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R.O.T.C. at Tarleton

By Frank Chamberlain

The United States Congress established the Reserve Officers Training Corps in 1916. Texas A&M adopted the new ROTC curriculum and assumed control over Tarleton in 1917. However it seems that this new program did not officially begin at Tarleton until several years later (Guthrie 81).

Tarleton had maintained a military tradition since its earliest days. The male students certainly resembled soldiers, being referred to as “cadets” and being required to wear uniforms. Military drills were a part of the physical education curriculum. The unit known as “John’s Army” was assembled shortly after the school was accepted as a member of the A&M system. However, there was no government sponsored military science program on campus until 1918.

The first government funded military installation at Tarleton was a branch of the Student Army Training Corps (SATC) that was based on campus in the fall of 1918. This program was designed to train officers for service in World War I. The time the SATC stayed on campus was brief but tumultuous. The problems stemmed from the fact that the new organization operated as part of the army and was not subject to the rules and regulations of the college. Hence, a great deal of dispute arose concerning which institution would govern the lives of the students. The SATC seems to have effectively taken over the college as regular class work was interrupted by the ardent adherence to military drill and discipline. The Armistice was signed in November, eliminating the need for such a training program (Guthrie 47-48, 81).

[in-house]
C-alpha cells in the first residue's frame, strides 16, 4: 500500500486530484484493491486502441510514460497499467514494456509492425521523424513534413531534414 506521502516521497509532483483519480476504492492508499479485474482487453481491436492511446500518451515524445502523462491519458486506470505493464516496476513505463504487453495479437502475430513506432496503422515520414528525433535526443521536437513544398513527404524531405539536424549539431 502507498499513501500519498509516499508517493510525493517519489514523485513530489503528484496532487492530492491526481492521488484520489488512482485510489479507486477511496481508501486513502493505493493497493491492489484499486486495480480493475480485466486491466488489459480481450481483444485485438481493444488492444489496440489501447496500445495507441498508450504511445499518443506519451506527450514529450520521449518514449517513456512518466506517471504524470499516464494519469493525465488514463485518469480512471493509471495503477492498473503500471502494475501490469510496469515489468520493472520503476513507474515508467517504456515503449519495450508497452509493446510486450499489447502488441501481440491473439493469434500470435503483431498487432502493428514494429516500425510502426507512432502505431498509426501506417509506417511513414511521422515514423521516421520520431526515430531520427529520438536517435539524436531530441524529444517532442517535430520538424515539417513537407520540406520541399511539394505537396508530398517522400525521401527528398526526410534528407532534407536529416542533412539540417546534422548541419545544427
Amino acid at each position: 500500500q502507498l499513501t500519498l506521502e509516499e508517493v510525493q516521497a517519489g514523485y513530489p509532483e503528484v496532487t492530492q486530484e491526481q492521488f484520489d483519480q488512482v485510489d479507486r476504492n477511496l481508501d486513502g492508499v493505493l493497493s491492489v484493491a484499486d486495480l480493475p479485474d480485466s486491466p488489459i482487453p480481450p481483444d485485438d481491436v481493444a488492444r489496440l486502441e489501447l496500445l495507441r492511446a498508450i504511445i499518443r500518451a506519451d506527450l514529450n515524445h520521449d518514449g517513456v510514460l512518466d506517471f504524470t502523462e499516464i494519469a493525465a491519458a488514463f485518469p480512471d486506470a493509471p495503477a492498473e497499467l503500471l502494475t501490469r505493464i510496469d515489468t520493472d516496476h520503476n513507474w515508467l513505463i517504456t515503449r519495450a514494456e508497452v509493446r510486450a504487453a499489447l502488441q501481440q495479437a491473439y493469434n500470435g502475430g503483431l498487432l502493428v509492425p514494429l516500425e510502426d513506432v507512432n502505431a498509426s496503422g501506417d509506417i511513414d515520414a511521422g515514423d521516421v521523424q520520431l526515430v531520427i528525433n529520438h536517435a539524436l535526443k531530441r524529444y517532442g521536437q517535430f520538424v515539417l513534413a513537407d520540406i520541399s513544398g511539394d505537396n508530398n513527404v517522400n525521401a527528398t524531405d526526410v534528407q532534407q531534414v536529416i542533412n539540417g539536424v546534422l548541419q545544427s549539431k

Chemistry professor S.F. Davis served as the first commandant of the Cadet Corps at Tarleton. In normal ROTC branches, civilians such as Davis were not placed in command of the programs. Instead, regular army officers were sent to each campus and placed in charge of the students. Davis was first given the position in 1917, but saw his role briefly phased out during the SATC months. After the war, Davis resumed his duties and began preliminary work to bring a permanent ROTC program to the campus. The War Department finally approved Tarleton for this status in 1921 and sent Captain Ray W. Harris to oversee the program. In summary, there was definite military presence at Tarleton since 1917. However, an official ROTC did not arrive until 1921 (1921 Catalog, Grassburr 1923 112, Guthrie 81-82).

Every male student was required to join the corps of cadets. This included wearing uniforms and receiving daily military training. However, only the freshmen were required to be members of the actual ROTC. After the first year, students had the option of leaving the program and become merely a member of the cadet corps. The students were placed under the overall command of a Commandant who oversaw the entire military science program. The army sent an officer (usually a captain) whose duty was to manage the ROTC. Both of these men were subordinate to the Dean of the college, thus eliminating the type of power disputes that had characterized the SATC months (Guthrie 82).

Catalog for 1921-1922

Guthrie, Christopher. John Tarleton and his Legacy: The History of Tarleton State University, 1899-1999. Acton, MA: Tapestry Press, 1999.

“The Development of John’s Army”, 1923 Grassburr p.112